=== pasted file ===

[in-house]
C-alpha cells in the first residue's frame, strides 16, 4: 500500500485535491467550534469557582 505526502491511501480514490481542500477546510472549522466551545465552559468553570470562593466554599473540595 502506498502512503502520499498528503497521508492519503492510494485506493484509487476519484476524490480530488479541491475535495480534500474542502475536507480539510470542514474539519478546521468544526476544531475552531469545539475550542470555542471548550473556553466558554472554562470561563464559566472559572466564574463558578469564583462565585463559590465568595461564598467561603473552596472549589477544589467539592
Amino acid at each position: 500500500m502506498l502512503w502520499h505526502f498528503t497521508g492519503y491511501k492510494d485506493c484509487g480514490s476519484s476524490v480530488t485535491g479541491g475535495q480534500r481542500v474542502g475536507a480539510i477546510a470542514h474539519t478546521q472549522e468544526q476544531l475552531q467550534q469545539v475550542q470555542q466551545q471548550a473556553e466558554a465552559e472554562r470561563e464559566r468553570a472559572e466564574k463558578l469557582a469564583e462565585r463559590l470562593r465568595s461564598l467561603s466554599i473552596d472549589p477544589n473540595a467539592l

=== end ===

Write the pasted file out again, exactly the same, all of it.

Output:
[in-house]
C-alpha cells in the first residue's frame, strides 16, 4: 500500500485535491467550534469557582 505526502491511501480514490481542500477546510472549522466551545465552559468553570470562593466554599473540595 502506498502512503502520499498528503497521508492519503492510494485506493484509487476519484476524490480530488479541491475535495480534500474542502475536507480539510470542514474539519478546521468544526476544531475552531469545539475550542470555542471548550473556553466558554472554562470561563464559566472559572466564574463558578469564583462565585463559590465568595461564598467561603473552596472549589477544589467539592
Amino acid at each position: 500500500m502506498l502512503w502520499h505526502f498528503t497521508g492519503y491511501k492510494d485506493c484509487g480514490s476519484s476524490v480530488t485535491g479541491g475535495q480534500r481542500v474542502g475536507a480539510i477546510a470542514h474539519t478546521q472549522e468544526q476544531l475552531q467550534q469545539v475550542q470555542q466551545q471548550a473556553e466558554a465552559e472554562r470561563e464559566r468553570a472559572e466564574k463558578l469557582a469564583e462565585r463559590l470562593r465568595s461564598l467561603s466554599i473552596d472549589p477544589n473540595a467539592l